ST. LOUIS — The Lutheran Church-Missouri Synod recently carried out what various members consider the equivalent of a modern-day heresy trial.
The Kirkwood, Mo.-based church has 2.3 million members. The case pits two-term synod President Matthew Harrison — who is known for his bushy mustache and conservative views — against Matthew Becker, an outspoken pastor.
Becker is a theology professor at Valparaiso University, an independent Lutheran institution in Valparaiso, Ind., about an hour’s drive from Chicago. Becker has raised questions about the church’s stance against the ordination of women, as well as its teaching of creationism, or the literal reading of the biblical book of Genesis.
Becker’s insistence on talking about such issues has led certain members of the church to file charges against him to the synod, triggering several investigations.
To the disappointment of some, including Harrison, church panels handling the investigations have consistently cleared Becker, allowing him to remain in the church.
Yet, Becker, 52, was officially ousted last week, suddenly no longer a member of the church in which he was raised, though he remains on faculty at Valparaiso University.
“I happen to be right now the most infamous person in the synod,” Becker said recently, while noting the long lineage of family members active in the Lutheran Church-Missouri Synod, including his grandfather.
Becker’s ouster has led some to raise questions about the direction of the church, as well as leaders such as Harrison, who is up for re-election next summer.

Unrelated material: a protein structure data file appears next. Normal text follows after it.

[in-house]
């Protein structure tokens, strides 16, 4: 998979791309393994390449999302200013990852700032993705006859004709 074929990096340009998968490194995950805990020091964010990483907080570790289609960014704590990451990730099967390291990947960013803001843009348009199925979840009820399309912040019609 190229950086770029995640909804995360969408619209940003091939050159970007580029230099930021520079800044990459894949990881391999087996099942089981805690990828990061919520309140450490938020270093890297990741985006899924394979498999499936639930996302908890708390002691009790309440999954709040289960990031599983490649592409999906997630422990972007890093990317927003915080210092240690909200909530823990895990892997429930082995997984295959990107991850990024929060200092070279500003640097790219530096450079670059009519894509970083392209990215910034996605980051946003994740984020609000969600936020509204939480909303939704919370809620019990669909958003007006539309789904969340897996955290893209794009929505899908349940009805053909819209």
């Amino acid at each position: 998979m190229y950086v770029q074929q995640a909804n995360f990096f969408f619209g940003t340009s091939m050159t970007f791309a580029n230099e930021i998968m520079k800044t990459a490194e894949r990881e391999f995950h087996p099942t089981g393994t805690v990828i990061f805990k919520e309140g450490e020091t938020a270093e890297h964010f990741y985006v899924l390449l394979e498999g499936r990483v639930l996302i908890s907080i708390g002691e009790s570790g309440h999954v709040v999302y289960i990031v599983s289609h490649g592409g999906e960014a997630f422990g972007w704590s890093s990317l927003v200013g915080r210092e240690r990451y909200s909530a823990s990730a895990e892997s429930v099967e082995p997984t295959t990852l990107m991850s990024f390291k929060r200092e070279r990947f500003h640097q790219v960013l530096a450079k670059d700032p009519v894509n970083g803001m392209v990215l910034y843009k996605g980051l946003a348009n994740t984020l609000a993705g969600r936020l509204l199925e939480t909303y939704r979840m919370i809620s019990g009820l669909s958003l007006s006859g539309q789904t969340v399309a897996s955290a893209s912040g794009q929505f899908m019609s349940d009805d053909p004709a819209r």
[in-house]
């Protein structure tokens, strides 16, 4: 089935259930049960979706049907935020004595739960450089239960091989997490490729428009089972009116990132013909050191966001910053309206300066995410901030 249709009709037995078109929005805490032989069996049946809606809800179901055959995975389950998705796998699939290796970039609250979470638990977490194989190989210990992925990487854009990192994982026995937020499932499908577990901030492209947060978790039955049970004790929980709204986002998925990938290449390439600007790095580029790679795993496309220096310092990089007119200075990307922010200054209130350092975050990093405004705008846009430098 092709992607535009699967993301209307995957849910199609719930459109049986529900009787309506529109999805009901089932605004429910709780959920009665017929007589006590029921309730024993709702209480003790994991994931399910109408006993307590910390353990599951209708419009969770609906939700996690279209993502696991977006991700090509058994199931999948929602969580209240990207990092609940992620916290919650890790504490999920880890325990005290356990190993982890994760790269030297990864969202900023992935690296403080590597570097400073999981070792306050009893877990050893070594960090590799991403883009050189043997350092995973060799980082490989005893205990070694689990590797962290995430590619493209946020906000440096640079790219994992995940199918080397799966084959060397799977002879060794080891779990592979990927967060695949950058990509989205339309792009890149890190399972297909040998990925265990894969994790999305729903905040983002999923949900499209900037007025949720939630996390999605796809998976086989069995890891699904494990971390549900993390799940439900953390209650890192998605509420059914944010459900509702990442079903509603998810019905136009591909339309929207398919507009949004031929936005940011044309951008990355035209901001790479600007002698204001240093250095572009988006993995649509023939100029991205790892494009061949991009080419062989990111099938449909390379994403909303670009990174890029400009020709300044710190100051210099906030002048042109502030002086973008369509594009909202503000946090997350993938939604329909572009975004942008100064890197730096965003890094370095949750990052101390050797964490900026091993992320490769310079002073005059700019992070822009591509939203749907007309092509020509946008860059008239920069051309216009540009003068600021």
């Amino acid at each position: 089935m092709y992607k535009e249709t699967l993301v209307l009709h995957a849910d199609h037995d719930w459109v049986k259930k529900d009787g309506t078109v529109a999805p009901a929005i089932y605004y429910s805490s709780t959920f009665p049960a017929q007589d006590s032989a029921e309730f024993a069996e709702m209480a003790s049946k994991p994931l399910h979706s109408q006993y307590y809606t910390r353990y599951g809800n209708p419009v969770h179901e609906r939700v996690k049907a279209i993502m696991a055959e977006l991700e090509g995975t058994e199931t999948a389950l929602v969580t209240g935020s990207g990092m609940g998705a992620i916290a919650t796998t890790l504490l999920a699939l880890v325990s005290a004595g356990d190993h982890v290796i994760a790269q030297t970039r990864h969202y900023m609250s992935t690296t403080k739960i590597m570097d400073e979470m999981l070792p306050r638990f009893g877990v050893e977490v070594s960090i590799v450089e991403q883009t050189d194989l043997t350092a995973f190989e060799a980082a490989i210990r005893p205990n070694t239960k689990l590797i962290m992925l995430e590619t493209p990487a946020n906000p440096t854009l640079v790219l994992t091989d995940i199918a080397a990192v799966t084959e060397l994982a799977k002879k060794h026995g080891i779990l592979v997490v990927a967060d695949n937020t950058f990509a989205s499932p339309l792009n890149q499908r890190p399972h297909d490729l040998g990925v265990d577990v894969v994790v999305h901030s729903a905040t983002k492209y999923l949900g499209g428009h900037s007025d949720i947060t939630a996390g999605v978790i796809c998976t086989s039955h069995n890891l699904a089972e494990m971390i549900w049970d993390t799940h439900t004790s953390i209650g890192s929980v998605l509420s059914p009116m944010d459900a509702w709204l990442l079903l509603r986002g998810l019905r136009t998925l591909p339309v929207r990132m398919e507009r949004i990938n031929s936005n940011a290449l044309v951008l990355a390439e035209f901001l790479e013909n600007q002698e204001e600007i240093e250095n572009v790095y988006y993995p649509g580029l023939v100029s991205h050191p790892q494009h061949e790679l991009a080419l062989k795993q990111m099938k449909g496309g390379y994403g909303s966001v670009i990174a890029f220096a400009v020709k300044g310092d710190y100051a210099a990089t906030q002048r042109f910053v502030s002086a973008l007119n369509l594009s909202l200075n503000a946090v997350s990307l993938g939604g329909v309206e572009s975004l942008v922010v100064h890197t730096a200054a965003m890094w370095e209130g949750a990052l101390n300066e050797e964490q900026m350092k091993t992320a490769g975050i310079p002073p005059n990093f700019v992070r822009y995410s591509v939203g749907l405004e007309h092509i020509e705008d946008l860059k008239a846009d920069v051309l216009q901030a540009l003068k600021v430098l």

Critics say the synod’s rules allow Becker to remain in the church but that pressure from certain leaders, including Harrison, ultimately sealed his fate.
Although Harrison could not be reached for comment, he has spoken publicly about Becker, including on a widely circulated Facebook post.
“I am saying that if my synod does not change its inability to call such a person to repentance and remove such a teacher where there is no repentance, then we are liars and our confession is meaningless,” Harrison wrote in January.
“I do not want to belong to such a synod, much less lead it. I have no intention of walking away from my vocation. I shall rather use it and, by the grace of God, use all the energy I have to call this synod to fidelity to correct this situation.”
While many agreed with Harrison, others argued that as a member Becker had the right to question the church.
“That’s what makes this so scary. We’re not even following our own system,” said Robert Hartwell, senior pastor at Village Lutheran Church in Bronxville, N.Y., intimating Harrison had overstepped his bounds.
Referring to issues such as women’s ordination, Hartwell said, “It seems now we can’t even talk about it.”
More moderate members of the Lutheran Church-Missouri Synod have clashed with conservatives before. In 1974, conservative Lutherans accused John Tietjen, then president of Concordia Seminary, St. Louis — an institution that trains future synod leaders — of failing to insist on a literal instruction of the Bible, especially the Old Testament. The controversy led the majority of Concordia’s faculty and students to walk out of the school in protest. Many eventually formed Seminex, a “seminary in exile,” at St. Louis University and Eden Theological Seminary. Seminex has since disbanded.